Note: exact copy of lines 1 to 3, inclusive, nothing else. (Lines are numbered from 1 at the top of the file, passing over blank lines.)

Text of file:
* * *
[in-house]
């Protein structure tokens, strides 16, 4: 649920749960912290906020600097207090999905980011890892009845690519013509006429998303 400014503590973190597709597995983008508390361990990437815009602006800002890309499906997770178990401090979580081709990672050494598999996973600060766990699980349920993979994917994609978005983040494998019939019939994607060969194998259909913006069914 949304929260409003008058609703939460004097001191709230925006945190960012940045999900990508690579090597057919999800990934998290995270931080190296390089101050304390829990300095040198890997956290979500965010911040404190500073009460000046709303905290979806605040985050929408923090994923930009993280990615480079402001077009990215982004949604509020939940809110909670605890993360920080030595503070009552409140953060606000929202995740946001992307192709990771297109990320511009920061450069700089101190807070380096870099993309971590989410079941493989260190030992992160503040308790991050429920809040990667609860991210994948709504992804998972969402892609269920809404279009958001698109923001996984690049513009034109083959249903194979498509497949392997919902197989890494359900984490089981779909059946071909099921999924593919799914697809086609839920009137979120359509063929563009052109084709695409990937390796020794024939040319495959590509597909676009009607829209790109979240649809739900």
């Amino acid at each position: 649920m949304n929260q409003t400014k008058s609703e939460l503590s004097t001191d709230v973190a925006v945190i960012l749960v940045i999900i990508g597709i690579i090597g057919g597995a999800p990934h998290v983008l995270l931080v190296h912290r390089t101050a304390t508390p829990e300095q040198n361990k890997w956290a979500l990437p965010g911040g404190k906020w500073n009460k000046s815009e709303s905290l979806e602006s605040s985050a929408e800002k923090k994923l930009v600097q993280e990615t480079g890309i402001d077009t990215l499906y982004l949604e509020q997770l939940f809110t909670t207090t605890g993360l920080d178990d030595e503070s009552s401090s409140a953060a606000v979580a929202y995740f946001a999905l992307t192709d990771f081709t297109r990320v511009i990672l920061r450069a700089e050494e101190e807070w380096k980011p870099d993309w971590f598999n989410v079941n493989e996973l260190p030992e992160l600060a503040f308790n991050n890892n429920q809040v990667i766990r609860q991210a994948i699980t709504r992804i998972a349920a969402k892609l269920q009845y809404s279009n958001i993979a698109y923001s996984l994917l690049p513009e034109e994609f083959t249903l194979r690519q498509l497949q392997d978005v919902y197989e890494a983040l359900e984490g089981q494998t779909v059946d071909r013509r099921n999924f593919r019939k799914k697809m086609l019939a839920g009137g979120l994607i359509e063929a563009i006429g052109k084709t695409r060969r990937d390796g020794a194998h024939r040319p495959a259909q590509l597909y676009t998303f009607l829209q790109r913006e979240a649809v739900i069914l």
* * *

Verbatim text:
[in-house]
């Protein structure tokens, strides 16, 4: 649920749960912290906020600097207090999905980011890892009845690519013509006429998303 400014503590973190597709597995983008508390361990990437815009602006800002890309499906997770178990401090979580081709990672050494598999996973600060766990699980349920993979994917994609978005983040494998019939019939994607060969194998259909913006069914 949304929260409003008058609703939460004097001191709230925006945190960012940045999900990508690579090597057919999800990934998290995270931080190296390089101050304390829990300095040198890997956290979500965010911040404190500073009460000046709303905290979806605040985050929408923090994923930009993280990615480079402001077009990215982004949604509020939940809110909670605890993360920080030595503070009552409140953060606000929202995740946001992307192709990771297109990320511009920061450069700089101190807070380096870099993309971590989410079941493989260190030992992160503040308790991050429920809040990667609860991210994948709504992804998972969402892609269920809404279009958001698109923001996984690049513009034109083959249903194979498509497949392997919902197989890494359900984490089981779909059946071909099921999924593919799914697809086609839920009137979120359509063929563009052109084709695409990937390796020794024939040319495959590509597909676009009607829209790109979240649809739900």
């Amino acid at each position: 649920m949304n929260q409003t400014k008058s609703e939460l503590s004097t001191d709230v973190a925006v945190i960012l749960v940045i999900i990508g597709i690579i090597g057919g597995a999800p990934h998290v983008l995270l931080v190296h912290r390089t101050a304390t508390p829990e300095q040198n361990k890997w956290a979500l990437p965010g911040g404190k906020w500073n009460k000046s815009e709303s905290l979806e602006s605040s985050a929408e800002k923090k994923l930009v600097q993280e990615t480079g890309i402001d077009t990215l499906y982004l949604e509020q997770l939940f809110t909670t207090t605890g993360l920080d178990d030595e503070s009552s401090s409140a953060a606000v979580a929202y995740f946001a999905l992307t192709d990771f081709t297109r990320v511009i990672l920061r450069a700089e050494e101190e807070w380096k980011p870099d993309w971590f598999n989410v079941n493989e996973l260190p030992e992160l600060a503040f308790n991050n890892n429920q809040v990667i766990r609860q991210a994948i699980t709504r992804i998972a349920a969402k892609l269920q009845y809404s279009n958001i993979a698109y923001s996984l994917l690049p513009e034109e994609f083959t249903l194979r690519q498509l497949q392997d978005v919902y197989e890494a983040l359900e984490g089981q494998t779909v059946d071909r013509r099921n999924f593919r019939k799914k697809m086609l019939a839920g009137g979120l994607i359509e063929a563009i006429g052109k084709t695409r060969r990937d390796g020794a194998h024939r040319p495959a259909q590509l597909y676009t998303f009607l829209q790109r913006e979240a649809v739900i069914l």